2.1 Fiber loss mechanisms


Optical beam power traveling along the fiber decreases exponentially with distance.

There are different optical fiber losses mechanisms:

                 Rayleigh scattering,


                 Macroscopic and microscopic bends,

                 Simulated nonlinear scattering.



Figure 2.1 Spectral attenuation of a silica optical fiber.



Figure 2.2 Attenuation of the singlemode step index (SM SI) and multimode graded index (MM GI) silica glass fibers as a function of a wavelength.


Rayleigh scattering is a wavelength dependent process that depends on material inhomogeneities smaller than wavelength.



Figure 2.3 Illustration of Rayleigh scattering effect.


Rayleigh scattering strongly depends on a wavelength:



Rayleigh scattering losses can be expressed as:



Rayleigh attenuation restricts the use of fibers at short wavelength. The Rayleigh scattering defines the fundamental limit of reachable fiber attenuation. Within optical windows the Rayleigh scattering is the most significant attenuation mechanism.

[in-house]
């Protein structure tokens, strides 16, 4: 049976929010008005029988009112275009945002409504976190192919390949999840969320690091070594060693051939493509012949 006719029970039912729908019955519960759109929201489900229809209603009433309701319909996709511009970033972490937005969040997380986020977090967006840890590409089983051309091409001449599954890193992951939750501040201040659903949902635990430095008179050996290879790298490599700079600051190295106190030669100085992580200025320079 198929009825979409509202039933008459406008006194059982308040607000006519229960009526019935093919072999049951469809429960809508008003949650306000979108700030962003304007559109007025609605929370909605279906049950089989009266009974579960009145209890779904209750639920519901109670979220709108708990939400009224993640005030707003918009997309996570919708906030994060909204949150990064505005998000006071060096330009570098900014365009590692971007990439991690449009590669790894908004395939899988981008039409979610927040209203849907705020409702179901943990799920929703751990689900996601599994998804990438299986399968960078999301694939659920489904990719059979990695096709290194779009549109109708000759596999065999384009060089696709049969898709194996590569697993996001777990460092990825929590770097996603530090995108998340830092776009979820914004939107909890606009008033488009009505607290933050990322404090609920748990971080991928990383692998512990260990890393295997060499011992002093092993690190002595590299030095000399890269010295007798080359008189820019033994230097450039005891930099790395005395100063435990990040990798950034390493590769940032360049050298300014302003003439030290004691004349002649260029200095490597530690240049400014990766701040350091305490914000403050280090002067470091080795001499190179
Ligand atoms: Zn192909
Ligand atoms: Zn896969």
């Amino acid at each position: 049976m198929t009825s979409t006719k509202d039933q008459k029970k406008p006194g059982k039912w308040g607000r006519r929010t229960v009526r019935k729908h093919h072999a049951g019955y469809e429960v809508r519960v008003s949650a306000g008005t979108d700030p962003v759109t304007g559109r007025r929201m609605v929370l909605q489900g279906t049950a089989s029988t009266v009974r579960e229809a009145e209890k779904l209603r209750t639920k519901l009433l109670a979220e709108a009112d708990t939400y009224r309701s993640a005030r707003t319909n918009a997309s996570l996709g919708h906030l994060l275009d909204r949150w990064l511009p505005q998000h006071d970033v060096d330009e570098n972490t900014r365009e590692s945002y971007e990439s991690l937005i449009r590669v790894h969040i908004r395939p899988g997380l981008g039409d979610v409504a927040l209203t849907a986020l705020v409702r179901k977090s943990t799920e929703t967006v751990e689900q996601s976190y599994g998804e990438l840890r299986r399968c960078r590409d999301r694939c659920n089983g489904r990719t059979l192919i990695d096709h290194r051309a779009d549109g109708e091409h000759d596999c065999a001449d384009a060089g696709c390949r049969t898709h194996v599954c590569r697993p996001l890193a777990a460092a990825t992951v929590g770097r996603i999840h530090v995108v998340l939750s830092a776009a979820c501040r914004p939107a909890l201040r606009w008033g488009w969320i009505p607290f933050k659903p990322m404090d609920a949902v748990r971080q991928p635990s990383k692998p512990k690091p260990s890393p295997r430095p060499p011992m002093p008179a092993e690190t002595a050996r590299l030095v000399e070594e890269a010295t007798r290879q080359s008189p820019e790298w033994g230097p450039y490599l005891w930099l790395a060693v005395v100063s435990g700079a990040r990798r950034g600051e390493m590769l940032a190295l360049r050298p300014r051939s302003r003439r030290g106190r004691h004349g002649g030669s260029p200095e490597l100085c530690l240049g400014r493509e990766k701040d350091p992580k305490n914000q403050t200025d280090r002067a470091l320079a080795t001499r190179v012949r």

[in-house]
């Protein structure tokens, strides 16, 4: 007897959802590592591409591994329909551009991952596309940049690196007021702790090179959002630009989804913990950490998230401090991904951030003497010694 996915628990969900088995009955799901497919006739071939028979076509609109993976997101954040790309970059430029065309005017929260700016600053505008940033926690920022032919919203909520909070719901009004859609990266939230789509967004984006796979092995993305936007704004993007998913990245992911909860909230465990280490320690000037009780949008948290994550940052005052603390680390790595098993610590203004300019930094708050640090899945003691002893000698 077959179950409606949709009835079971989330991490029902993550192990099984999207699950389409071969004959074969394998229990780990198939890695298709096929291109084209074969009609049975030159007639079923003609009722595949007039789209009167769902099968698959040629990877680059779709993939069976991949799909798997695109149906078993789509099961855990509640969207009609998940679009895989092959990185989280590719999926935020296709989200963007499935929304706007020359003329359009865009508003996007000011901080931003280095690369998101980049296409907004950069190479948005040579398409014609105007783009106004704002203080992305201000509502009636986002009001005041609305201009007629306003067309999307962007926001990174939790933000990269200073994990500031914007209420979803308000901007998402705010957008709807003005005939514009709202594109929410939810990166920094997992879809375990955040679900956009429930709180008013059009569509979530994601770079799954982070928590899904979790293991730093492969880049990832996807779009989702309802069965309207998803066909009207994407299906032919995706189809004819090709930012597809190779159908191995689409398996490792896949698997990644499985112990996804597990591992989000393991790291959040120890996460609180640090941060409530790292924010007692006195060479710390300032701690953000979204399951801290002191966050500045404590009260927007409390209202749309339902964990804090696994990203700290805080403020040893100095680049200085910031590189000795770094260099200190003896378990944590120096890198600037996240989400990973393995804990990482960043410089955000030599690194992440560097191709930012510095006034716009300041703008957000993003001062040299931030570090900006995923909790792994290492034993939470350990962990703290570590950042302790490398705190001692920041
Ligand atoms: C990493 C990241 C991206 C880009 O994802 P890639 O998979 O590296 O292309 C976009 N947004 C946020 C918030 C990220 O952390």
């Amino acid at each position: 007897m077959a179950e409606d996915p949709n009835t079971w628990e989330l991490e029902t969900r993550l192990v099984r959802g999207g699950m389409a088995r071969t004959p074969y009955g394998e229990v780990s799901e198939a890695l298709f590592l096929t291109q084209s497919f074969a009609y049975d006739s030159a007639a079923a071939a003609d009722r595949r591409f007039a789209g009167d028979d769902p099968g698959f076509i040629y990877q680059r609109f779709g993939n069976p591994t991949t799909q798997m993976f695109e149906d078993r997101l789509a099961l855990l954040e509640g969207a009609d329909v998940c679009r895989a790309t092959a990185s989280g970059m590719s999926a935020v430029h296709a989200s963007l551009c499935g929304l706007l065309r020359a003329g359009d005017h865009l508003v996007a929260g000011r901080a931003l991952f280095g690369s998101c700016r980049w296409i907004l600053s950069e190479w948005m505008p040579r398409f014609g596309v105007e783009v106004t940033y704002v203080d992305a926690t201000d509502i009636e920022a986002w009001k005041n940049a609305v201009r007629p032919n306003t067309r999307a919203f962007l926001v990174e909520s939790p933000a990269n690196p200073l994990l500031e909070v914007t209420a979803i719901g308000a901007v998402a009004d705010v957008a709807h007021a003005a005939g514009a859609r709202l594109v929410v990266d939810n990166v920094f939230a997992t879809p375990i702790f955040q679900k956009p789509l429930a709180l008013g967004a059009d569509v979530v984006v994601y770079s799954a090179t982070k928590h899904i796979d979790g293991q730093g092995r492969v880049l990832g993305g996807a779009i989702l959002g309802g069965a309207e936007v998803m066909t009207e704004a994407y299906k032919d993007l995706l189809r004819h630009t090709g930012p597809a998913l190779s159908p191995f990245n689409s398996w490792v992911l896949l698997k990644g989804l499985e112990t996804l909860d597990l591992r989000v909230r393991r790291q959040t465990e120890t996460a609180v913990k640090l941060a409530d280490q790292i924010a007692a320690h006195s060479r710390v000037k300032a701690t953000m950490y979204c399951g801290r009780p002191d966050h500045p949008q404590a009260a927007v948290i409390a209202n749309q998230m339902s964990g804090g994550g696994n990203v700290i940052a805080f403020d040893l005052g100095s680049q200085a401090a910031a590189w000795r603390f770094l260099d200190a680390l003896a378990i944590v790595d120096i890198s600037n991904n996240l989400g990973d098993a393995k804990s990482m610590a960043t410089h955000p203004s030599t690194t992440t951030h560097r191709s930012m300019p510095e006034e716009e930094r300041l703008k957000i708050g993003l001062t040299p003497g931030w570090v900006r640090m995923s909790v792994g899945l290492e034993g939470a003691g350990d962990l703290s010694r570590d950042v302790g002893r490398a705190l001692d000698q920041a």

Absorption is a process of conversion of electromagnetic wave energy into other forms of energy (i. e. lattice vibration).

Intrinsic silica glass absorption occurs in both ultraviolet and infrared bands. Infrared absorption tail causes attenuation for the wavelengths longer than 1,6 mm.

Another problem is connected with impurity absorption losses. Today, the most important impurity in optical fibers is water in the form of hydroxyl ions (OH-). The most significant OH- losses occur at 950, 1250 and 1380 nm.


For silica fiber, the lowest losses of about 0,18 dB/km can be obtained in the region of 1550 nm. They are very close to the fundamental scattering limit. For longer wavelengths, silica attenuation is increasing. In order to obtain fiber with lower losses than silica waveguides, it is necessary to implement different materials with low intrinsic absorption in a more far infrared region.



Figure 2.4 Spectral attenuation of different material fibers.


Macroscopic and microscopic bends

Macroscopic bands occur when installing fibers. When band diameter is not less than 50 mm the losses are negligible.

Microscopic band losses occur due to the local distortions of fiber geometry, or refractive index.


Stimulated Brillouin backscattering (SBS) occurs when an optical signal beam creates periodic traveling optical grating. SBS spectrum is very narrow and shifted of couple GHz. The threshold power for SBS effect is:



where: d fiber core diameter, adB fiber attenuation, n optical beam bandwidth, l beam wavelength.


Stimulated Raman scattering (SRS) is a nonlinear process with a high frequency photon generation. SRS propagates in forward and backward directions. The threshold optical power is given by:



The threshold optical power is up to three orders of magnitude higher than the Brillouin threshold. The scattered beam in silica fiber has a spectral width of about 40 THz.